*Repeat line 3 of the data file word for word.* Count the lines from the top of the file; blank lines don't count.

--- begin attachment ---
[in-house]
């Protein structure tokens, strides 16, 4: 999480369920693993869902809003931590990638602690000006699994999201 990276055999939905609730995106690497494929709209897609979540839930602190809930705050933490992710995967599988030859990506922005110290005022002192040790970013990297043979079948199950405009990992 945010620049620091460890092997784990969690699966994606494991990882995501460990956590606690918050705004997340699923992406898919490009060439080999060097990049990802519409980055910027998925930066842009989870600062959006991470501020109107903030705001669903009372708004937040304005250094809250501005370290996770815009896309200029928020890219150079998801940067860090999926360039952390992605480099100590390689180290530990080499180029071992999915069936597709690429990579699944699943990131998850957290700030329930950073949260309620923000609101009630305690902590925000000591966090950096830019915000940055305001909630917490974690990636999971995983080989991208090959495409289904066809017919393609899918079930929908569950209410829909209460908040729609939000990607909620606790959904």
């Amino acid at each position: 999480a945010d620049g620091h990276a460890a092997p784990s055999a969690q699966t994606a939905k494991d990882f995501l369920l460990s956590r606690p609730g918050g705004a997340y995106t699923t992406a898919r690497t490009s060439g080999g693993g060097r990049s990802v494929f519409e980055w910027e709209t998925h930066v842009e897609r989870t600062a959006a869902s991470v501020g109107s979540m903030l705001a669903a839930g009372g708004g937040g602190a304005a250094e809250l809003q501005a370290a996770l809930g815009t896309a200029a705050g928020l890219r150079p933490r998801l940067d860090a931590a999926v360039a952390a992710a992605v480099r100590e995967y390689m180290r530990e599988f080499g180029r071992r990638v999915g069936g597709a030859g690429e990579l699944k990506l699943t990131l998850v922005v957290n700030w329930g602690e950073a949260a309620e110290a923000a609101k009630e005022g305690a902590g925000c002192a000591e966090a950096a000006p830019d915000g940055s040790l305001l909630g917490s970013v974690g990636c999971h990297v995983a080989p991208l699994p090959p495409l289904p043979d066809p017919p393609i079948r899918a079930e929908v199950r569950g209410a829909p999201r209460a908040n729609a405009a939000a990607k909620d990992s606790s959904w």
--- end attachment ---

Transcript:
């Amino acid at each position: 999480a945010d620049g620091h990276a460890a092997p784990s055999a969690q699966t994606a939905k494991d990882f995501l369920l460990s956590r606690p609730g918050g705004a997340y995106t699923t992406a898919r690497t490009s060439g080999g693993g060097r990049s990802v494929f519409e980055w910027e709209t998925h930066v842009e897609r989870t600062a959006a869902s991470v501020g109107s979540m903030l705001a669903a839930g009372g708004g937040g602190a304005a250094e809250l809003q501005a370290a996770l809930g815009t896309a200029a705050g928020l890219r150079p933490r998801l940067d860090a931590a999926v360039a952390a992710a992605v480099r100590e995967y390689m180290r530990e599988f080499g180029r071992r990638v999915g069936g597709a030859g690429e990579l699944k990506l699943t990131l998850v922005v957290n700030w329930g602690e950073a949260a309620e110290a923000a609101k009630e005022g305690a902590g925000c002192a000591e966090a950096a000006p830019d915000g940055s040790l305001l909630g917490s970013v974690g990636c999971h990297v995983a080989p991208l699994p090959p495409l289904p043979d066809p017919p393609i079948r899918a079930e929908v199950r569950g209410a829909p999201r209460a908040n729609a405009a939000a990607k909620d990992s606790s959904w």